The two pilots of Flight 514: Andrei Lamanov and Yevgeny Novoselov were regarded as heros for their successful landing of the stricken aircraft. They were madeÂ Heros of the Russian Federation, which is the highest honorary title that a Russian Federation citizen can received. The other seven crew members were rewarded with Orders of Courage. Passengers were rewarded with their lives and anÂ incredibleÂ story to tell for the rest of their lives.
After minimum repairs, Alrosa’s TU-154M took off from Izhma Airport – Photo:Â Aleksey Nagaev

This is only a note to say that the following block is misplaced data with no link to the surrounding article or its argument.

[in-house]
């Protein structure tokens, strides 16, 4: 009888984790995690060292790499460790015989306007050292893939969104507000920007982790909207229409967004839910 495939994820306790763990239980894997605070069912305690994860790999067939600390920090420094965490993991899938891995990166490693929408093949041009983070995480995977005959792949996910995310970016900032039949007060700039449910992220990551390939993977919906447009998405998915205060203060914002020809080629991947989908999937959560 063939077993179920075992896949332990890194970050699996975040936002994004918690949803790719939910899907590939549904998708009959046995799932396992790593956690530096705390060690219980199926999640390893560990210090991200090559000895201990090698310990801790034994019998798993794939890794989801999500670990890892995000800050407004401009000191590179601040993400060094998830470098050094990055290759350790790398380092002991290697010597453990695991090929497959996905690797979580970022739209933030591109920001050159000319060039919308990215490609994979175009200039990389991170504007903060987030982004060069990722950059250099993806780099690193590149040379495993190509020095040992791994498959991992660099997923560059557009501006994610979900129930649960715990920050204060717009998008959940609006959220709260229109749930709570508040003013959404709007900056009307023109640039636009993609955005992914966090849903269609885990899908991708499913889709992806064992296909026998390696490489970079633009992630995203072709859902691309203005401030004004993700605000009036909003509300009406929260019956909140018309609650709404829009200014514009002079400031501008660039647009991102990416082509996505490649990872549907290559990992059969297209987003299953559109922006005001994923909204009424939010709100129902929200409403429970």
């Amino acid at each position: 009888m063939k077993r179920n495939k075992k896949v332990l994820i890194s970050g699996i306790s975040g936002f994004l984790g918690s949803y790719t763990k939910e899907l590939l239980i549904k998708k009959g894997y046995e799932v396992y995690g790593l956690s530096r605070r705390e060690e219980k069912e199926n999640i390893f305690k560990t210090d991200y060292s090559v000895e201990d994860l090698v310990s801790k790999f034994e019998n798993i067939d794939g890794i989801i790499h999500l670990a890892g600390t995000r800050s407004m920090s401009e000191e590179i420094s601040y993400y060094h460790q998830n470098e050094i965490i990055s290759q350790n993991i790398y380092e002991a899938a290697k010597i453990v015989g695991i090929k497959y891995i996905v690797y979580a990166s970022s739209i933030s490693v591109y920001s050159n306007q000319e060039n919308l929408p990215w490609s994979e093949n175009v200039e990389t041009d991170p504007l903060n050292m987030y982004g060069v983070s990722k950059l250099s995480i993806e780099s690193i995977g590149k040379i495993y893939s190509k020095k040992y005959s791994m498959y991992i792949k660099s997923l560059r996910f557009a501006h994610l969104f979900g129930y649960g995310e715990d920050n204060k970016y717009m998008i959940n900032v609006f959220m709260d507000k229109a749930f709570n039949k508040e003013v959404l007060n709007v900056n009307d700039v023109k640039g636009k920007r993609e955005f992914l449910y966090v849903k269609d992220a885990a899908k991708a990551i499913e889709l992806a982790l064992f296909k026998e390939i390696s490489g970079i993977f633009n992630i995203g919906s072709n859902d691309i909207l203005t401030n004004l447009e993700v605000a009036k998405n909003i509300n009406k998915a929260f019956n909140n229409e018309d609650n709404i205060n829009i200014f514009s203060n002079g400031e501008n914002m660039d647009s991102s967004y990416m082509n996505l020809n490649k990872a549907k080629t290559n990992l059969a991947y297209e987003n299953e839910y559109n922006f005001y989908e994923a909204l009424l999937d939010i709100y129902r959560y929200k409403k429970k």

So now what? Alrosa had this “Lucky TU-154M” that was damaged at an airport that doesn’t have a runway long enough for it to properly take off. Well, if there is a will, there is a way and the airline decided to make needed repairs to get the aircraft back in the air.
About six and a half months after the Tupelov crash landed, enough repairs were completed to get it airborne again. After reducing its weight as much as possible, on March 23, 2011 the TU-154M successfully took off from Izhma Airport and flew to Ukhta, Komi Republic for additional inspections. Finally it was sent to Samara where final repairs were completed before the aircraft was placed back into service.
The TU-154M was designed to successfully operate in Russian’sÂ toughÂ climate and airÂ infrastructureÂ and it seemed to pay off. I am not quite sure how other aircraft might haveÂ faredÂ during the same situation.